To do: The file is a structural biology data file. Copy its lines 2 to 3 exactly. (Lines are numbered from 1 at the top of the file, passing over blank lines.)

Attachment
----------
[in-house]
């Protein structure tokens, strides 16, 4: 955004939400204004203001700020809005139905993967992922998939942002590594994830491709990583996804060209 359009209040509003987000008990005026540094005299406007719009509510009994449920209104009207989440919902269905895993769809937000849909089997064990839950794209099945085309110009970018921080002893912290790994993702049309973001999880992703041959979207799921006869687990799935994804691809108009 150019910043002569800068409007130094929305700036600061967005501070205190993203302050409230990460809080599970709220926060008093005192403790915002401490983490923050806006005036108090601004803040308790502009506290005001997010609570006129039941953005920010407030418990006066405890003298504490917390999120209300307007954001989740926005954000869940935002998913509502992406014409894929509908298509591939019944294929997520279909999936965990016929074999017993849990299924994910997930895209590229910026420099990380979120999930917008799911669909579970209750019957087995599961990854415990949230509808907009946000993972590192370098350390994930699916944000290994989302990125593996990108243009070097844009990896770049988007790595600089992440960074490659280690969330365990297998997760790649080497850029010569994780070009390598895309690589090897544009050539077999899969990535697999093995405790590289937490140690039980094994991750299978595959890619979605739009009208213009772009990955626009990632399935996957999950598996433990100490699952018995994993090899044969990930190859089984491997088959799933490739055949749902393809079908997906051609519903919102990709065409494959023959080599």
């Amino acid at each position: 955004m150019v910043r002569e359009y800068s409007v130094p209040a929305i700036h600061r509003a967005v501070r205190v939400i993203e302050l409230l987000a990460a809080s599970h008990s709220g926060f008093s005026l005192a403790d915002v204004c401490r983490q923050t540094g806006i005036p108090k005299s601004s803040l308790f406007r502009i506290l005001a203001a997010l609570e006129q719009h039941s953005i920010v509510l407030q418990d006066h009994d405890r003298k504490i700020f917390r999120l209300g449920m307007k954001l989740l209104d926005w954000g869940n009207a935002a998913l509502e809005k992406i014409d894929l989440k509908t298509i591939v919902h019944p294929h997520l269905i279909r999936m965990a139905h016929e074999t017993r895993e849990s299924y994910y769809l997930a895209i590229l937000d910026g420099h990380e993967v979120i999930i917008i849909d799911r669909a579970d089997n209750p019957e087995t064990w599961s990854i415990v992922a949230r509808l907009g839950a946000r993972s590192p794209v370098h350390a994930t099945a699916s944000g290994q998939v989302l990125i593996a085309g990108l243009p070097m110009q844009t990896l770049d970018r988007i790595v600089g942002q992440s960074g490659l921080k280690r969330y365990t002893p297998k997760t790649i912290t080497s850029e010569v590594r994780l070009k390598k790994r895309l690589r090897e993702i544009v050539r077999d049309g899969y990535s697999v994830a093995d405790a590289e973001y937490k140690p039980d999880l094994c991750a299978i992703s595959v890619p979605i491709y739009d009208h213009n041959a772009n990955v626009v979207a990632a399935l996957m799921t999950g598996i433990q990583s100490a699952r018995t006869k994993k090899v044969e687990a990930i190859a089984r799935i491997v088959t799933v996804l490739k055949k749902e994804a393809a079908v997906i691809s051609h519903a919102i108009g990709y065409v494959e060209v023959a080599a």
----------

């Protein structure tokens, strides 16, 4: 955004939400204004203001700020809005139905993967992922998939942002590594994830491709990583996804060209 359009209040509003987000008990005026540094005299406007719009509510009994449920209104009207989440919902269905895993769809937000849909089997064990839950794209099945085309110009970018921080002893912290790994993702049309973001999880992703041959979207799921006869687990799935994804691809108009 150019910043002569800068409007130094929305700036600061967005501070205190993203302050409230990460809080599970709220926060008093005192403790915002401490983490923050806006005036108090601004803040308790502009506290005001997010609570006129039941953005920010407030418990006066405890003298504490917390999120209300307007954001989740926005954000869940935002998913509502992406014409894929509908298509591939019944294929997520279909999936965990016929074999017993849990299924994910997930895209590229910026420099990380979120999930917008799911669909579970209750019957087995599961990854415990949230509808907009946000993972590192370098350390994930699916944000290994989302990125593996990108243009070097844009990896770049988007790595600089992440960074490659280690969330365990297998997760790649080497850029010569994780070009390598895309690589090897544009050539077999899969990535697999093995405790590289937490140690039980094994991750299978595959890619979605739009009208213009772009990955626009990632399935996957999950598996433990100490699952018995994993090899044969990930190859089984491997088959799933490739055949749902393809079908997906051609519903919102990709065409494959023959080599």
């Amino acid at each position: 955004m150019v910043r002569e359009y800068s409007v130094p209040a929305i700036h600061r509003a967005v501070r205190v939400i993203e302050l409230l987000a990460a809080s599970h008990s709220g926060f008093s005026l005192a403790d915002v204004c401490r983490q923050t540094g806006i005036p108090k005299s601004s803040l308790f406007r502009i506290l005001a203001a997010l609570e006129q719009h039941s953005i920010v509510l407030q418990d006066h009994d405890r003298k504490i700020f917390r999120l209300g449920m307007k954001l989740l209104d926005w954000g869940n009207a935002a998913l509502e809005k992406i014409d894929l989440k509908t298509i591939v919902h019944p294929h997520l269905i279909r999936m965990a139905h016929e074999t017993r895993e849990s299924y994910y769809l997930a895209i590229l937000d910026g420099h990380e993967v979120i999930i917008i849909d799911r669909a579970d089997n209750p019957e087995t064990w599961s990854i415990v992922a949230r509808l907009g839950a946000r993972s590192p794209v370098h350390a994930t099945a699916s944000g290994q998939v989302l990125i593996a085309g990108l243009p070097m110009q844009t990896l770049d970018r988007i790595v600089g942002q992440s960074g490659l921080k280690r969330y365990t002893p297998k997760t790649i912290t080497s850029e010569v590594r994780l070009k390598k790994r895309l690589r090897e993702i544009v050539r077999d049309g899969y990535s697999v994830a093995d405790a590289e973001y937490k140690p039980d999880l094994c991750a299978i992703s595959v890619p979605i491709y739009d009208h213009n041959a772009n990955v626009v979207a990632a399935l996957m799921t999950g598996i433990q990583s100490a699952r018995t006869k994993k090899v044969e687990a990930i190859a089984r799935i491997v088959t799933v996804l490739k055949k749902e994804a393809a079908v997906i691809s051609h519903a919102i108009g990709y065409v494959e060209v023959a080599a």